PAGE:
This year I have read Caitlin Moran’s How To Be a Woman and Robert Webb’s How Not To Be a Boy which work well as companion works to one another. They offer different, but equally illuminating, experiences of the impact of gendered stereotyping and the patriarchy on the authors. Both are also extremely funny writers and manage to bring levity and humour to these pressing issues and their often very moving accounts of them.
I have also been listening to the podcast series Understand: The Economy by the economic journalist, Tim Harford (also the presenter of the rather good More or Less BBC Radio 4 programme/podcast). For those not from an economics background this has been a nice and straightforward introduction to some of these economic concepts.
Leslie Labruto, 100x Impact Accelerator Director
Inspired by a friend, I’ve been trying to write poetry each morning whilst sipping my coffee. Trust me, for anyone out there conscious of doom scrolling right when they wake up, this has been a pleasant substitution – or dare I say renewal. Sometimes I simply manage just a few words; other times, I am feverishly scribbling to get the words from my brain onto a page into the three-dimensional world as quickly as I can. Seeking inspiration, I grabbed a copy of bell hooks’ All About Love: New Visions. Why? In her own words, “There are not many public discussions of love in our culture right now. At best, popular culture is the one domain in which our longing for love is talked about.” For all the global backsliding we see, love is rarely discussed. And yet, love is a universal force and a powerful tool. It requires close examination, because within it is truth, commitment, and community. We are urged to remember that everything love is meant to do is possible.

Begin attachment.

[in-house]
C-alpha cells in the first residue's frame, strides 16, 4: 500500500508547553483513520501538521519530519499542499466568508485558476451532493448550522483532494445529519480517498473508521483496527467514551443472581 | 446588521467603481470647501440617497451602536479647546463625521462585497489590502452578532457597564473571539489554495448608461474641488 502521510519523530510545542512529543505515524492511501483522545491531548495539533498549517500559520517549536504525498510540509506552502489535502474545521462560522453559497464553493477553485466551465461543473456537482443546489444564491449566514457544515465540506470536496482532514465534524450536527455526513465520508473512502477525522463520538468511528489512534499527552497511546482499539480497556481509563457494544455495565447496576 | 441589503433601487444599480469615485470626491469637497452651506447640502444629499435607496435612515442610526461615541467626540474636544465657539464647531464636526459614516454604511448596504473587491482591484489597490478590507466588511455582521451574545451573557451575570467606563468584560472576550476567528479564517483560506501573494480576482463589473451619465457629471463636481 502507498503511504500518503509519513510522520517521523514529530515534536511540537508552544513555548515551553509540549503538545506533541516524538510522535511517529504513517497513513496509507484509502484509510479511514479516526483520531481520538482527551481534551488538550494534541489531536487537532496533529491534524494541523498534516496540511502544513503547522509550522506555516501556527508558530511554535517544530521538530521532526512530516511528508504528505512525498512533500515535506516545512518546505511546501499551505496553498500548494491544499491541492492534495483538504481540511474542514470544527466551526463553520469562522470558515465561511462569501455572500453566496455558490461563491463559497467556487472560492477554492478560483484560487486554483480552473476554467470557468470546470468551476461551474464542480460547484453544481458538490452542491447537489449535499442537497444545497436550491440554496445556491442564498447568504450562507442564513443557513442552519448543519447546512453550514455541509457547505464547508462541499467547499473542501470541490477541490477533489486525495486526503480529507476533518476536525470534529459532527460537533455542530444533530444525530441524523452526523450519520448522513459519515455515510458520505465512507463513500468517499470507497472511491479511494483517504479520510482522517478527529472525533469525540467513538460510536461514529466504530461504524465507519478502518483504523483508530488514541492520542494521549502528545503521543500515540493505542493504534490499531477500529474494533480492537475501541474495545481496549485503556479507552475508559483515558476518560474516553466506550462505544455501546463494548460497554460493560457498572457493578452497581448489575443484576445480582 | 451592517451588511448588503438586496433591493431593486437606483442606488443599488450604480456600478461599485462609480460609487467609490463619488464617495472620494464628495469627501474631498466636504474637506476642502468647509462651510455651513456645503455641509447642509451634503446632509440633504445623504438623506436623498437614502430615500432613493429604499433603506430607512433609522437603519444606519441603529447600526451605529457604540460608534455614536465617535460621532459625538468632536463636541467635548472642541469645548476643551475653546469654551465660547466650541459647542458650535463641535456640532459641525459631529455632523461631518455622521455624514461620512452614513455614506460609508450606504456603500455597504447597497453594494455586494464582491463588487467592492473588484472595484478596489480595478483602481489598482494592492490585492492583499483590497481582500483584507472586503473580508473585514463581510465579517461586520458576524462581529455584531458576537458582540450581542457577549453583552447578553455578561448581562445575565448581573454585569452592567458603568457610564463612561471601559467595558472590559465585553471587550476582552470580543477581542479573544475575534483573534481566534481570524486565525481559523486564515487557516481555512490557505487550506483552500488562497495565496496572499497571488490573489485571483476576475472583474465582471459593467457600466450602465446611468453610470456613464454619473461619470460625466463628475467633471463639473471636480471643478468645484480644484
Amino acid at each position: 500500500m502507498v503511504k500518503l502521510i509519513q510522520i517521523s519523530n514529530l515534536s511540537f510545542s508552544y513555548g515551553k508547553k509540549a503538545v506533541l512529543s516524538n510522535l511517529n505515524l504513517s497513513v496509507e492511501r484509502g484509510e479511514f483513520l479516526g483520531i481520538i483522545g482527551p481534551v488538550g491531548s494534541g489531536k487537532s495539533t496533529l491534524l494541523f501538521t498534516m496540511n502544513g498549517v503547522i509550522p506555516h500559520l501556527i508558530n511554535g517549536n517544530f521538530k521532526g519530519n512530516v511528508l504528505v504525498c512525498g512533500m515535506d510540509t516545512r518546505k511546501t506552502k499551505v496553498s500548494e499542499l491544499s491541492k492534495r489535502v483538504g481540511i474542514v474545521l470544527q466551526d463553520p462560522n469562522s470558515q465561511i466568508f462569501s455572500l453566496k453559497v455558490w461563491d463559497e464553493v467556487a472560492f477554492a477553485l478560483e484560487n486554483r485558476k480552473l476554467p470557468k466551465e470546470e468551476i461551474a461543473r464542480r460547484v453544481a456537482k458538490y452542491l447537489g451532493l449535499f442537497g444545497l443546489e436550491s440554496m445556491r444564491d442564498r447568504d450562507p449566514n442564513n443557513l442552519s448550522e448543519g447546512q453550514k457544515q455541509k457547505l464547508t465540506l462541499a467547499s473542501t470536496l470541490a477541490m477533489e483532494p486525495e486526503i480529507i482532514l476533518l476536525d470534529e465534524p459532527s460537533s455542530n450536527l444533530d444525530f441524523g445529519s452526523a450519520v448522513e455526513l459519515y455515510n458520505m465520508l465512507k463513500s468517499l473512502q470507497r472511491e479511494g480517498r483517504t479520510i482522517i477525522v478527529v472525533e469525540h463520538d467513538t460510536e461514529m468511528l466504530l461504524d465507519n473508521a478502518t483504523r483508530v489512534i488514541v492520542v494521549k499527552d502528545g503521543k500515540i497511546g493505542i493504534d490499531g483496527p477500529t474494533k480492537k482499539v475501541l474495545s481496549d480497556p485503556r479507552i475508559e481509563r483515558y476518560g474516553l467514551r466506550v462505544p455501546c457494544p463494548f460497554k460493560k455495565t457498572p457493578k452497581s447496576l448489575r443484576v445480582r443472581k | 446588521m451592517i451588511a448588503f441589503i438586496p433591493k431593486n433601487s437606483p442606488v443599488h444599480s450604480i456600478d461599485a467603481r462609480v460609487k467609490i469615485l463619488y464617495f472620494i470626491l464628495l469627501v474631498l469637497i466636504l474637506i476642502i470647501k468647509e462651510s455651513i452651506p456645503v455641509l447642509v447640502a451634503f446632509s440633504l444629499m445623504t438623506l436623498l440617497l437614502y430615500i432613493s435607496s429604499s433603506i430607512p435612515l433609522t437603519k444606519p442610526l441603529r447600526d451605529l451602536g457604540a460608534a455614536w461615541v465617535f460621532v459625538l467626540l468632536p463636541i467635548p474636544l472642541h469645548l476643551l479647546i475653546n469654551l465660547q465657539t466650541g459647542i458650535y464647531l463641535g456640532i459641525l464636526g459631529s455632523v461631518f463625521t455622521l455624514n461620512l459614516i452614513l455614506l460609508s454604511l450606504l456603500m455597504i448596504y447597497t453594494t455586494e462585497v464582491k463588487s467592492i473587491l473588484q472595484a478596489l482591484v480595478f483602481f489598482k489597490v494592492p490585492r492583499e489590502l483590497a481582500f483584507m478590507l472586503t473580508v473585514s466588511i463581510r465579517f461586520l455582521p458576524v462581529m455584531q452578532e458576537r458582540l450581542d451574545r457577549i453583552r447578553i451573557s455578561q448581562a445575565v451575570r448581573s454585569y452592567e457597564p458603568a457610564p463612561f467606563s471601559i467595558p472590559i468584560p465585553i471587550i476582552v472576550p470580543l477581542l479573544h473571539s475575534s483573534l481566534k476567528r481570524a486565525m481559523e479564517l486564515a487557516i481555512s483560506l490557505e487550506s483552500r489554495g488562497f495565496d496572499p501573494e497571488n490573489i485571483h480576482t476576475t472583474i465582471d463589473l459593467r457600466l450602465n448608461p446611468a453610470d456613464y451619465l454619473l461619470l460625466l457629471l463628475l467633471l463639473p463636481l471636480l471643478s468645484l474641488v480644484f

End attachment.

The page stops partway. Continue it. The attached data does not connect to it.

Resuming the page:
Keri Rowsell, 100x Impact Accelerator Manager
Part of the Penguin ‘Green Ideas’ series, Jared Diamond’s The Last Tree on Easter Island is both an account of his own trip to Easter Island to see the famous stone statues, and an exploration of the island as a metaphor for our modern-day world, particularly the way that humans are consistently over-exploiting natural resources. This book was recommended by Professor Saul Estrin, a Visiting Professor at the Marshall Institute, during a conversation at one of our team lunches, and for me it perfectly combined my previous working life as an archaeologist with the work that we’re doing now through the 100x Impact Accelerator. We can learn from the past, draw parallels with our present, and apply that knowledge to help create the best possible futures.